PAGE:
As we have stated many times in our public outreach, a seal pup has only a 50% chance of survival the first year. This is why it is so imperative that people allow them the best chance possible - by giving them space on shore to rest and warm up. This simple act can truly be the difference between life and death. The total number of dead pups in West Seattle since August has now reached 16 - while only 5 of those belonged to our database of the 50 pups we’ve watched over this season (Tiny, Bianca, Qayak, Aquarius and now, Frosty). This white little pup Frosty brought a tremendous amount of joy and awareness to all who watched over him this Christmas season.

Fauntleroy ferry dock pup too weak to survive

Seal Sitters and the NOAA Hotline received numerous calls late yesterday morning from concerned folks waiting to board the ferry at the Fauntleroy dock. Our responder found an extremely thin pup at the tide line and established a substantial boundary with yellow tape so that he would not be scared back into the water. We are not sure how long the pup had been at this location, but it was obvious that he was in some serious trouble. Unfortunately, it is a sad fact that every pup in need cannot be rescued from the beach and taken for treatment due to limited treatment resources - PAWS can only accommodate ten pups at a time and the rehab is quite lengthy. In dire emergencies, a pup can be flown to Wolf Hollow Wildlife Center in the San Juans courtesy of Kenmore Air. That trip, however, is extremely stressful for any wild animal who already is in a tenuous battle to live. Whenever possible, stranding network volunteers monitor an animal for 24 hours in hopes they will return to the Sound to forage for food in an effort to survive. After observing this horribly thin pup, nicknamed Qakak by neighbors, Seal Sitters intervened mid-afternoon and rescued him from suffering on this beach frequented by people with off-leash dogs - always a danger to seal pups. The pup died en route to PAWS and will be necropsied by WDFW Marine Mammal Investigations’ biologist to determine cause of death.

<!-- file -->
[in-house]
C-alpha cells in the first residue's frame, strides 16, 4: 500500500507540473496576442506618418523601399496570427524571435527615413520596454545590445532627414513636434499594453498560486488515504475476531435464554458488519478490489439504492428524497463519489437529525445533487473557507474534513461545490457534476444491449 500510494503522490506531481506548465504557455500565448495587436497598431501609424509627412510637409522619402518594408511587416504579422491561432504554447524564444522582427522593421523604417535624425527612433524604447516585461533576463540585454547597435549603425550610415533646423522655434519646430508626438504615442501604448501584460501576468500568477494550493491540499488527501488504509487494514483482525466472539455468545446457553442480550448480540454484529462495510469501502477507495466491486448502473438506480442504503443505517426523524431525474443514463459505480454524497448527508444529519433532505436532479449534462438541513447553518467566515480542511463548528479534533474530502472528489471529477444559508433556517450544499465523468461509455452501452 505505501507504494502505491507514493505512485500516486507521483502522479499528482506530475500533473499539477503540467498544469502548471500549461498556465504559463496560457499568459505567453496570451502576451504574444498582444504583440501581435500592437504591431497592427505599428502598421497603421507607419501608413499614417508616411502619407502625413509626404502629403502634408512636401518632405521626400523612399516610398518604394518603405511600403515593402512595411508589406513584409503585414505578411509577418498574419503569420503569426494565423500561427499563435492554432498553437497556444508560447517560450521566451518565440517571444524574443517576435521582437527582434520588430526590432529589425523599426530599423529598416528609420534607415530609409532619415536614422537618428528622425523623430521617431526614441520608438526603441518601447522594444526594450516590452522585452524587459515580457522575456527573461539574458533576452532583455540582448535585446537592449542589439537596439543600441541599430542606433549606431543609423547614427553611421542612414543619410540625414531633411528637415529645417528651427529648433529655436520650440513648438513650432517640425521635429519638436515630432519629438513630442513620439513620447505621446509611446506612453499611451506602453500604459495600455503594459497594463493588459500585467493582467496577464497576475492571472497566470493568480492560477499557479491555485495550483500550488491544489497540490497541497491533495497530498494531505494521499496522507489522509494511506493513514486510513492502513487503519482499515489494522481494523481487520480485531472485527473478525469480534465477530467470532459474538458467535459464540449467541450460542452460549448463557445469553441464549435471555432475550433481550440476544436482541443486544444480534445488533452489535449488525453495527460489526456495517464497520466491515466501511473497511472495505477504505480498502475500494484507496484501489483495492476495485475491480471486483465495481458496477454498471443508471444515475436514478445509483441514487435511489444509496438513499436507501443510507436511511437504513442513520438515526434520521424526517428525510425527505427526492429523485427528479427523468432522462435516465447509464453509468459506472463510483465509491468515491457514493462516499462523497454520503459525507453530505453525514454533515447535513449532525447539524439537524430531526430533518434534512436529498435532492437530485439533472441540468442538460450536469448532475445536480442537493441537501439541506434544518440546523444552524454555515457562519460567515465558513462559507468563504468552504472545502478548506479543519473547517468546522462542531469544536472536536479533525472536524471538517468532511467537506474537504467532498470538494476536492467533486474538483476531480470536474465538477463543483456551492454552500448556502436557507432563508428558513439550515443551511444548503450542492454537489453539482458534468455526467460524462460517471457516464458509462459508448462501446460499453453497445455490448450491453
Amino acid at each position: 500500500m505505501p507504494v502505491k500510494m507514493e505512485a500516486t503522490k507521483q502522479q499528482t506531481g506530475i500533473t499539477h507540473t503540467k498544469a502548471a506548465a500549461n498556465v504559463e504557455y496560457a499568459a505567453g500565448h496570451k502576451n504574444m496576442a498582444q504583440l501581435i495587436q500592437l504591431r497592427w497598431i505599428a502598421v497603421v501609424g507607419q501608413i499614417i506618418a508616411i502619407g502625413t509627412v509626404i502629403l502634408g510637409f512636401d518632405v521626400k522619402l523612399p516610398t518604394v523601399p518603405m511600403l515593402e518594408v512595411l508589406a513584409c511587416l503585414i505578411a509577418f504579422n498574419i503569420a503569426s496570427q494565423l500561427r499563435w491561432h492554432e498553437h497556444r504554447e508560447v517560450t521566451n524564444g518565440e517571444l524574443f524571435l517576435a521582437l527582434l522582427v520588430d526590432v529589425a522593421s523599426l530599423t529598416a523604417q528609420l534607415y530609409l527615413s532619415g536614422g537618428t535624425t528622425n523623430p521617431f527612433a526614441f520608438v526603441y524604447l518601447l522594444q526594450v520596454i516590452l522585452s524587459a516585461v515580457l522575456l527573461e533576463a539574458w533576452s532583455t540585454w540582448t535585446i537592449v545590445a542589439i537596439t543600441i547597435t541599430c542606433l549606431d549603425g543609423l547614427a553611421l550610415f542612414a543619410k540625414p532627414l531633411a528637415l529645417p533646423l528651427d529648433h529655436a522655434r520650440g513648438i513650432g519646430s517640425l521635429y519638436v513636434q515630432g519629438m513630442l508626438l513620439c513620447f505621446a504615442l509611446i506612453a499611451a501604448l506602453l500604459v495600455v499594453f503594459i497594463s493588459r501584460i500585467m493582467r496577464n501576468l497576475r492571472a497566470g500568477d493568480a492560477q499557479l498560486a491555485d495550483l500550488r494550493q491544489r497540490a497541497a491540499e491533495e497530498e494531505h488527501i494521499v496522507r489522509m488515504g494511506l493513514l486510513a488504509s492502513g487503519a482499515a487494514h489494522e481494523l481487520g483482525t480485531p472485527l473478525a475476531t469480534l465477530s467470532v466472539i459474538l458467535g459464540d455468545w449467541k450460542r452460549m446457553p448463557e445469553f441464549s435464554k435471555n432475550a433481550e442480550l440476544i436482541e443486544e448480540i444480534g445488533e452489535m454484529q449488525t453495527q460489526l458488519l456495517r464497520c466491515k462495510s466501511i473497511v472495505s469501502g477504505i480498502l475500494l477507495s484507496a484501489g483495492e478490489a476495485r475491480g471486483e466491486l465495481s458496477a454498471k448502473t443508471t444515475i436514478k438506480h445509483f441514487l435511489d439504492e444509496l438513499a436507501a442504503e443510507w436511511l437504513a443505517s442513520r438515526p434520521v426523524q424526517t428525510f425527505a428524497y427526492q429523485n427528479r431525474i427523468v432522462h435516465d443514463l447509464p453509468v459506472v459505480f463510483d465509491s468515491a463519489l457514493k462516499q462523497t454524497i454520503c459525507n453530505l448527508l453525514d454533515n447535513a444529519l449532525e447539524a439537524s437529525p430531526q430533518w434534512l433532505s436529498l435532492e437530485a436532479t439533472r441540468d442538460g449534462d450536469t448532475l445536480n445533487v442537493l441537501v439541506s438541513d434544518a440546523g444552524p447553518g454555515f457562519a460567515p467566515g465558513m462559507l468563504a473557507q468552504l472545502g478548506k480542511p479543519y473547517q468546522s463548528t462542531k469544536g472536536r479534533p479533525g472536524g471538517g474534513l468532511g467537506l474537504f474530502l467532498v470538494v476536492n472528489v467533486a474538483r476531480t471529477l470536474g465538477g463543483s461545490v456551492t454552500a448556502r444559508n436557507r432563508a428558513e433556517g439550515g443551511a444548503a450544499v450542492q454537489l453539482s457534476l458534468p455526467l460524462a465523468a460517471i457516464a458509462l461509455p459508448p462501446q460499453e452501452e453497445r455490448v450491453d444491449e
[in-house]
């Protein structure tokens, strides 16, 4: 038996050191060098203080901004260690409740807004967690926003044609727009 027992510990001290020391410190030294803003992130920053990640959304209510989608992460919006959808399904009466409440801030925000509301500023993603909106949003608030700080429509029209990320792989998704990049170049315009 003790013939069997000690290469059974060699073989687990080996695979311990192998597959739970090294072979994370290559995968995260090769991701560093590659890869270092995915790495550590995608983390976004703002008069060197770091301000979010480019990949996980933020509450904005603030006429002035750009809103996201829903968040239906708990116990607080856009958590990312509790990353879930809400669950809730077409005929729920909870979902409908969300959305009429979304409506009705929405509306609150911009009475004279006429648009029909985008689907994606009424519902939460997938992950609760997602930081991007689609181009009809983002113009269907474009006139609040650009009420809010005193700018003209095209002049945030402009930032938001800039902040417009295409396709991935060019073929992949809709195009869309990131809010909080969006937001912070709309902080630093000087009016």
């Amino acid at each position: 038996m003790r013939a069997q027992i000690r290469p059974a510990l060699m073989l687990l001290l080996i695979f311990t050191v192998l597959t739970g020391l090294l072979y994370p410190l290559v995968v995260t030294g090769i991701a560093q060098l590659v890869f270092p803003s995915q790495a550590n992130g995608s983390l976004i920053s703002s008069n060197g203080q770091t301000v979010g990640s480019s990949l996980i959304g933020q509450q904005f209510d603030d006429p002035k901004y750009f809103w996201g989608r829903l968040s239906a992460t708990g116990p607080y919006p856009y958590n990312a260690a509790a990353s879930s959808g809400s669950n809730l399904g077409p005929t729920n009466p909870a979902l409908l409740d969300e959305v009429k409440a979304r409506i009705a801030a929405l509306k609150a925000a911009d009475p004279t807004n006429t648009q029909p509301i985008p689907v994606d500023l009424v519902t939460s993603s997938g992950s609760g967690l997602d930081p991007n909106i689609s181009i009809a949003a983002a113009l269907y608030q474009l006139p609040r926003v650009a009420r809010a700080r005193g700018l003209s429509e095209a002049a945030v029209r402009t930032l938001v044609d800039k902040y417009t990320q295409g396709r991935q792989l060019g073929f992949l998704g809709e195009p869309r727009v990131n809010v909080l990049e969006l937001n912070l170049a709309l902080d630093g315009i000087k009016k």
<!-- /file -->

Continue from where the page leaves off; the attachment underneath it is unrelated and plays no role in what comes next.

Thanks to the kayakers who went well out of their way to launch further up the beach. They realized that a small inconvenience to humans can often be the difference between life and death to a resting baby animal. Many kudos to those caring adults and kids.

On a brighter note, Sandy, the small pup rescued from another West Seattle beach, is doing well at PAWS and could be our first success story of this season. Early in the past two seasons, we have had terribly small pups who have struggled with no mom around. It is a tough statistic that only 50% of pups make it to their first year and nature can be pretty harsh at times - all the more reason that they need to rest. Take heart that soon, we will have some fat little pups who have been successfully weaned in the rookeries visiting our beaches!